Summit Lake: We saw multiple recent small human-triggered avalanches at Colorado yesterday, including one that we triggered with a ski cut. These were 6-10” deep, about 50’ wide, and ran anywhere from 20-100’ downslope. More details here.
|Signal Word||Size (D scale)||Simple Descriptor|
|Small||1||Unlikely to bury a person|
|Large||2||Can bury a person|
|Very Large||3||Can destroy a house|
|Historic||4 & 5||Can destroy part or all of a village|
It is still possible to trigger an avalanche up to 1-2’ deep where a stiff slab of snow is capping a persistent weak layer of buried surface hoar and/or near-surface facets. Persistent problems are tricky since they will sometimes, but not always, give you warning signs when they are present. Whenever this snowpack is giving you clear feedback like shooting cracks (see photo below) or collapsing, it is time to dial down your terrain use and stick to low-angle slopes. In the absence of these clear warning signs, look for other clues like previous wind-loading patterns. Do you see a smooth pillow of snow adjacent to a scoured slope? Are you noticing a hollow, punchy slab at the snow surface? These are indicators of previous wind loading, and today it will still be possible to trigger an avalanche where this kind of slab is present. We know the buried weak layers are present on most slopes in our area. They key to safe travel today is recognizing and avoiding steep slopes where there is a stiff slab of snow on top of these persistent weak layers.
Winds are expected to pick up later in the day, with increasing cloud cover as the upper-level winds shift directions. Pay attention to fresh wind slabs forming with the stronger winds, as they will be sensitive to human triggers, and they have the potential to make larger avalanches where snow is getting loaded on top of pre-existing wind slabs.
Loose Snow Avalanches (Sluffs): The surface snow is dry and loose in areas that have been sheltered from the wind. Be aware of fast-moving and high-volume sluffs in steep terrain, which can have serious consequences if they carry you into terrain traps like cliffs, rocks, trees, or gullies.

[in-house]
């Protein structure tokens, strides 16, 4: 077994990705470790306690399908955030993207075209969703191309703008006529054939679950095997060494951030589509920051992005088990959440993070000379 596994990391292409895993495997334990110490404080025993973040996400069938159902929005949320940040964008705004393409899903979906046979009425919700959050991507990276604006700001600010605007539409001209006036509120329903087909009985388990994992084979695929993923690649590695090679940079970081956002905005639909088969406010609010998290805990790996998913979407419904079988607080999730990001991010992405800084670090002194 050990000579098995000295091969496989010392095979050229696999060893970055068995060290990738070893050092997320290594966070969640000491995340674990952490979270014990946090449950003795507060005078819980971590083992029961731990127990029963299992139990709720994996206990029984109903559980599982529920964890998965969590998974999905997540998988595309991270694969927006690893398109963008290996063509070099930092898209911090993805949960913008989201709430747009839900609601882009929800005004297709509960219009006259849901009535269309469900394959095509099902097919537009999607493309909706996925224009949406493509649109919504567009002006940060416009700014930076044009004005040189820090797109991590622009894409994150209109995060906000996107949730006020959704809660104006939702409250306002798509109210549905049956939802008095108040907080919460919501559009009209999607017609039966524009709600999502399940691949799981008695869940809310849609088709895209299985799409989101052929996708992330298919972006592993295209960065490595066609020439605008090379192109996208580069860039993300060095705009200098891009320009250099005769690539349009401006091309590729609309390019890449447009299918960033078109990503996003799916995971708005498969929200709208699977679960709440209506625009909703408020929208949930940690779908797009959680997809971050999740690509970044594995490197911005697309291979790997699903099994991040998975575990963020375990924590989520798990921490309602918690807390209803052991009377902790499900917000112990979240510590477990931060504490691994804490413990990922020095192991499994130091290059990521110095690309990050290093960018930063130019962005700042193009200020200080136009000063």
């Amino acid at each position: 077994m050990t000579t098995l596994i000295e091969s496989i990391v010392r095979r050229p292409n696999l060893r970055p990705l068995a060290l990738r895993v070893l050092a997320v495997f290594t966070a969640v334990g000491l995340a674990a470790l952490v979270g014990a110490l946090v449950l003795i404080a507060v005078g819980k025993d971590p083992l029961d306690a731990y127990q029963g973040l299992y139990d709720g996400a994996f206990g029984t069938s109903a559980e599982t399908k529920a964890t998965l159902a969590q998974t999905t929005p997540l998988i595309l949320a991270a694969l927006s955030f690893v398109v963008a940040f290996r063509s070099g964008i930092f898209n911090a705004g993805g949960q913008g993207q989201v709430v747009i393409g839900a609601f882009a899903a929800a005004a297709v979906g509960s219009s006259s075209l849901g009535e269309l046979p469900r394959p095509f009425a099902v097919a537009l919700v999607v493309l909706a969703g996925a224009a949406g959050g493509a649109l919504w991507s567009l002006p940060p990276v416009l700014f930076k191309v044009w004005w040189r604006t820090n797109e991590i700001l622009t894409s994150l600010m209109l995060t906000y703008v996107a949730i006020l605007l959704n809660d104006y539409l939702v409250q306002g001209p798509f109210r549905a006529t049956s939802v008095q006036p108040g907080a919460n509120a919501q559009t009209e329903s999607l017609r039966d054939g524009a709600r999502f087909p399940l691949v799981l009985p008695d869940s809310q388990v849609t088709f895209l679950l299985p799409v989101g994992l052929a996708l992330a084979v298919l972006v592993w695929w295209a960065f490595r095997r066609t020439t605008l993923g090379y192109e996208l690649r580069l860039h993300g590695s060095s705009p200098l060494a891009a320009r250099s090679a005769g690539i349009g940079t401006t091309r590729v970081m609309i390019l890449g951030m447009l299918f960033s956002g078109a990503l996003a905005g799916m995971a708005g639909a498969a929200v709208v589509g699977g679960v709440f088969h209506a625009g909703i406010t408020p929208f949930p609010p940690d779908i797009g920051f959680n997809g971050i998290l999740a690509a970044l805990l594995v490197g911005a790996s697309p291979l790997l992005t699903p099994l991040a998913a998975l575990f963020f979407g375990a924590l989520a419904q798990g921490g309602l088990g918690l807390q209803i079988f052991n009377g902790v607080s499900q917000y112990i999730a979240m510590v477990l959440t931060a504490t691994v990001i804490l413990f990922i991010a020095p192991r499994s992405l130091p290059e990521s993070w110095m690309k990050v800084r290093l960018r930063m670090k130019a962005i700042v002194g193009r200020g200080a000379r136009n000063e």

Cornices: Large cornices are peeling away from ridgelines, opening up large cracks and becoming especially sensitive. If you are traveling along ridgelines be sure to give them plenty of space, and minimize the amount of time you spend traveling below them.
Glide cracks have opened up throughout the area. These avalanches are unpredictable and they are large since they involve the entire season’s snowpack. Avoid spending any time on or below slopes with glide cracks, as they can release unexpectedly. If you see any new glide activity, please let us know here.
Yesterday: A strong temperature inversion kept temperatures down in the single digits to low teens F at lower elevations, with highs in the mid teens to mid 20’s F at upper elevations. The inversion kept a thick layer of valley fog in place, which reached up to around 1800’, and was thick enough to bring a trace of snow to Girdwood. Skies were clear above the fog. Winds were calm to light, blowing 0-10 mph at ridgetops with variable directions.
Today: A change in weather pattern is on the way today, with increasing cloud cover and easterly winds picking up to 15-20 mph this afternoon. High temperatures are expected to reach the mid- to upper teens F, and no precipitation is expected during the day.
Tomorrow: Easterly winds continue to increase tonight, with sustained speeds around 30 mph and gusts approaching 40 mph by tomorrow morning. Temperatures are expected to dip down into the low teens F tonight, with highs expected in the upper teens to mid- 20’s F tomorrow. We are expecting to see some snow tonight and tomorrow, with 1-5” expected by the end of the day.
PRECIPITATION 24-hour data (6am – 6am)
|Temp Avg (F)||Snow (in)||Water (in)||Snow Depth (in)|
|Center Ridge (1880′)||4||0||0||116|
|Summit Lake (1400′)||-4||0||0||42|
|Alyeska Mid (1700′)||6||0||0||106|
RIDGETOP 24-hour data (6am – 6am)
|Temp Avg (F)||Wind Dir||Wind Avg (mph)||Wind Gust (mph)|
|Seattle Ridge (2400′)||10||NE||2||6|
|05/28/22||Turnagain||Avalanche: Turnagain Pass – late May wet slab cycle||CNFAIC Staff|
|05/21/22||Turnagain||Avalanche: Magnum, Lipps and Tincan||CNFAIC Staff|
|05/17/22||Turnagain||Avalanche: Sunburst||CNFAIC Staff|
|05/17/22||Turnagain||Observation: Tincan Ridge||Joe Kurtak|
|05/11/22||Turnagain||Avalanche: Cornbiscuit and Magnum west faces||CNFAIC Staff Forecaster|
|05/07/22||Turnagain||Observation: Granddaddy||Kit Barton|
|04/29/22||Turnagain||Observation: Sunburst wx station||AS/ MM/ AM/ NH|
|04/28/22||Turnagain||Observation: More Turnagain Pass/Summit Lake wet slab activity||Alex Marienthal|
|04/27/22||Turnagain||Observation: Magnum||Sykes / Buttrick Forecaster|
|04/27/22||Turnagain||Observation: Girdwood/Summit/Turnagain Road obs||A S|
Status of riding areas across the Chugach NF is managed by the Glacier and Seward Ranger Districts, not avalanche center staff. Riding area information is posted as a public service to our users and updated based on snow depth and snow density to prevent resource damage at trailhead locations. Riding area questions contact: firstname.lastname@example.org
|Area||Status||Weather & Riding Conditions|
This is a general backcountry avalanche advisory issued for Turnagain Arm with Turnagain Pass as the core advisory area. This advisory does not apply to highways, railroads or operating ski areas.